Belatacept has been approved by the US Food and Drug Administration (FDA) for prophylaxis of organ rejection in adults receiving a kidney transplant. Belatacept is administered via monthly infusion and is used in combination with basiliximab induction, mycophenolate mofetil (MMF), and corticosteroids. Its effects are believed to be highly specific for the B7-CD28 pathway. Therefore, it ultimately may serve as a therapeutic alternative to avoid the long-term toxicity of calcineurin inhibitors (CNIs).1–4 However, belatacept should be used only in patients who are Epstein-Barr virus (EBV) seropositive. Use of this drug in liver-transplant recipients is controversial because some early studies demonstrated an increase in the risk of graft loss and death. The drug's benefits and safety in recipients of other transplanted organs have not been established, although clinical studies in simultaneous pancreas-kidney transplant recipients are ongoing.

Although belatacept therapy has been associated with increased rates of post-transplant lymphoproliferative disorder (PTLD) and early acute rejection, its use in kidney-transplant recipients may lead to fewer late acute-rejection episodes. The cardiovascular and metabolic profiles of this drug and its impact on renal function appear to be superior to those of cyclosporine-based regimens. Rates of patient and graft survival appear to be comparable between belatacept and cyclosporine.5–10

OUTCOMES OF PIVOTAL CLINICAL TRIALS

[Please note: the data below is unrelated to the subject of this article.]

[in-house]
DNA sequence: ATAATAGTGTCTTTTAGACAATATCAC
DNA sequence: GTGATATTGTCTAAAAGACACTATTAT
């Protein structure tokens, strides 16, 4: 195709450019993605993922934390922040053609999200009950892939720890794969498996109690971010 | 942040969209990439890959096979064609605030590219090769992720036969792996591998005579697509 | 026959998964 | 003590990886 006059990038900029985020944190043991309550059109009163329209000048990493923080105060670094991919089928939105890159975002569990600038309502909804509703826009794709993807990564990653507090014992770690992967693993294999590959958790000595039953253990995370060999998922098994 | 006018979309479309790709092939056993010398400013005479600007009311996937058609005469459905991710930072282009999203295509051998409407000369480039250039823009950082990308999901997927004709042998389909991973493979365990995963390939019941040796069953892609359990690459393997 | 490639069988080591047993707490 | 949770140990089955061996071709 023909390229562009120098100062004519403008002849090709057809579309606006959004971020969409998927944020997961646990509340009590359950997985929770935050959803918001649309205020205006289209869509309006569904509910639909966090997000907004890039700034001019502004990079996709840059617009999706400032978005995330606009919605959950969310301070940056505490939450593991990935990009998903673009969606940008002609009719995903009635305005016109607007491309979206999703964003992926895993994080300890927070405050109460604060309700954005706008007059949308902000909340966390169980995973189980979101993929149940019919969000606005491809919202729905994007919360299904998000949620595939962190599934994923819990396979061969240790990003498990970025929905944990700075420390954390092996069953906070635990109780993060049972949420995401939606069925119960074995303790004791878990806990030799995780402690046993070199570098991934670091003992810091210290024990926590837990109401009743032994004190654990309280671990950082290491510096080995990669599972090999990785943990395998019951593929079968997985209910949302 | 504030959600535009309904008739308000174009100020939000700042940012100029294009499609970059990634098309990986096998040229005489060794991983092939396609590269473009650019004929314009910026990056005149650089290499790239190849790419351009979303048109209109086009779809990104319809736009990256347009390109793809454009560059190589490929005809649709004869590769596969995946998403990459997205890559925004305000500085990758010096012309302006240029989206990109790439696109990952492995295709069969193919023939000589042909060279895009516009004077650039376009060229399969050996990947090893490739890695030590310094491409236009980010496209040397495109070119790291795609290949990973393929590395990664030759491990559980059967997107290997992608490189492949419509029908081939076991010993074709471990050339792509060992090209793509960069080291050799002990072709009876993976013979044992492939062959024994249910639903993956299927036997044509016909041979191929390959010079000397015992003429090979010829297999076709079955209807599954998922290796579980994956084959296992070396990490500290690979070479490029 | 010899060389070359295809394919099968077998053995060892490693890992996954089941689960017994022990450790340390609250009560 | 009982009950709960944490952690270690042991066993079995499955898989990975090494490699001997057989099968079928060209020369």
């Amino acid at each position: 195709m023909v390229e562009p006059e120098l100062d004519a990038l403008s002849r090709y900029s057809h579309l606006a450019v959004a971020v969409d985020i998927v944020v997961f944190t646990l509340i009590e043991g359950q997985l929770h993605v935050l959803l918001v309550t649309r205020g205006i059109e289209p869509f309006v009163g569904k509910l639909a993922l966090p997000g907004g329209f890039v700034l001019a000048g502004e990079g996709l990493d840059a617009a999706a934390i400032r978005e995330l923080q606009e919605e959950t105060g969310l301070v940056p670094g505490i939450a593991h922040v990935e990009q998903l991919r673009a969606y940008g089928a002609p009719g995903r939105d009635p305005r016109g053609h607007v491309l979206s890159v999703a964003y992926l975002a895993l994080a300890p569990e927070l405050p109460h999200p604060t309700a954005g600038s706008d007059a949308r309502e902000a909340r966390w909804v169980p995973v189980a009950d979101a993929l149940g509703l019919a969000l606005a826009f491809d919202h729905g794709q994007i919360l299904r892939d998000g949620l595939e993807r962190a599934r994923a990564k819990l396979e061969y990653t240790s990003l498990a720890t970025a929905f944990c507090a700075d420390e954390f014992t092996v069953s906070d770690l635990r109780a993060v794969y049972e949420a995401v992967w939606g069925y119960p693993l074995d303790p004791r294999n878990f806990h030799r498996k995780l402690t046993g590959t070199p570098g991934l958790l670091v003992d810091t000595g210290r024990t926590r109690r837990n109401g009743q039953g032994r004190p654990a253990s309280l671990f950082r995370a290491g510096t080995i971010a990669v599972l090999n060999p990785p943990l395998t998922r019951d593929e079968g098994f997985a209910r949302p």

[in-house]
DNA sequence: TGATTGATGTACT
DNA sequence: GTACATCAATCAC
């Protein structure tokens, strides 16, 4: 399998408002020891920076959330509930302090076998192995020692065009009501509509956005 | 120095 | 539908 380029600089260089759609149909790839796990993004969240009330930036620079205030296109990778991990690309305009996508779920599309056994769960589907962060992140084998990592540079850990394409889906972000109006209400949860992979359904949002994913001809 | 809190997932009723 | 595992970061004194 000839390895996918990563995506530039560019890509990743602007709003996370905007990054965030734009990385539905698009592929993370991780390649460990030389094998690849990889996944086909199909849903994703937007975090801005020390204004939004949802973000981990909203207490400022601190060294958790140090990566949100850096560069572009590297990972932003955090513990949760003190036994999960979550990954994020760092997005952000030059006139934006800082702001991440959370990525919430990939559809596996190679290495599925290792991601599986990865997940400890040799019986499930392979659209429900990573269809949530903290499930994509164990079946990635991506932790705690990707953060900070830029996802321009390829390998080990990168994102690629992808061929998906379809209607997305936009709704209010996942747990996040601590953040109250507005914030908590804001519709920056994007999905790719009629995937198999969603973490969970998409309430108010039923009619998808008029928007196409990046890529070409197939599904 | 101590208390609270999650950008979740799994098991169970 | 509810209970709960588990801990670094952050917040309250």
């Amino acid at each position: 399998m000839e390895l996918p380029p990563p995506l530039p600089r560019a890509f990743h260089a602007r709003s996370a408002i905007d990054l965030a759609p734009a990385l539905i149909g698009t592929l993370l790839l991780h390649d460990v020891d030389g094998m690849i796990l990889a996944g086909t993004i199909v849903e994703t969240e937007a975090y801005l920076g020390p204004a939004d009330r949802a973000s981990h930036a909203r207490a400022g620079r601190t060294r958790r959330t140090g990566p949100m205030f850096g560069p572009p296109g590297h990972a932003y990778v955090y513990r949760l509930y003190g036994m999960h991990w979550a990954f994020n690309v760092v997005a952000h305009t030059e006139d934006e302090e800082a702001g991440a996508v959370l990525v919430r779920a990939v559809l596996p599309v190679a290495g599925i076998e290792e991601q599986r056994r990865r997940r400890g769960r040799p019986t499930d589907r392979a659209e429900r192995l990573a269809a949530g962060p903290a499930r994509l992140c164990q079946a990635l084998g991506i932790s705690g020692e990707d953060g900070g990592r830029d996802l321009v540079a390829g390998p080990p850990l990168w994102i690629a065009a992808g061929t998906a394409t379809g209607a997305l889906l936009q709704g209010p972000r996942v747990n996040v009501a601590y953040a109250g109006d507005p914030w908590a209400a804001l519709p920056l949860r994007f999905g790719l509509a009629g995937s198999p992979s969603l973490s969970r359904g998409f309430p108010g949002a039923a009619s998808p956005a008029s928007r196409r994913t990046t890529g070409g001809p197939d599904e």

FDA approval of belatacept rested largely on the results of two phase 3, multinational, partially blinded, parallel-group studies, BENEFIT and BENEFIT-EXT. The BENEFIT trial studied patients who received a kidney from a living donor or standard-criteria deceased donor.5,7,9 The BENEFIT-EXT trial studied patients who received a kidney from an extended-criteria deceased donor.6,8,10 In both studies, patients received corticosteroids and basiliximab for induction therapy intraoperatively and MMF and tapering doses of the steroid postoperatively. Patients then were randomized 1:1:1 to receive a more intensive regimen of belatacept (10 mg/kg every 4 weeks for 6 months), a less intensive regimen of belatacept (10 mg/kg every 4 weeks for 3 months, followed by 5 mg/kg every 4 weeks), or cyclosporine. After 6 months, both belatacept groups were continued on 5 mg/kg of the drug every 4 weeks, whereas patients in the cyclosporine arm were continued on 100–250 mg/mL of cyclosporine (Figure 1).9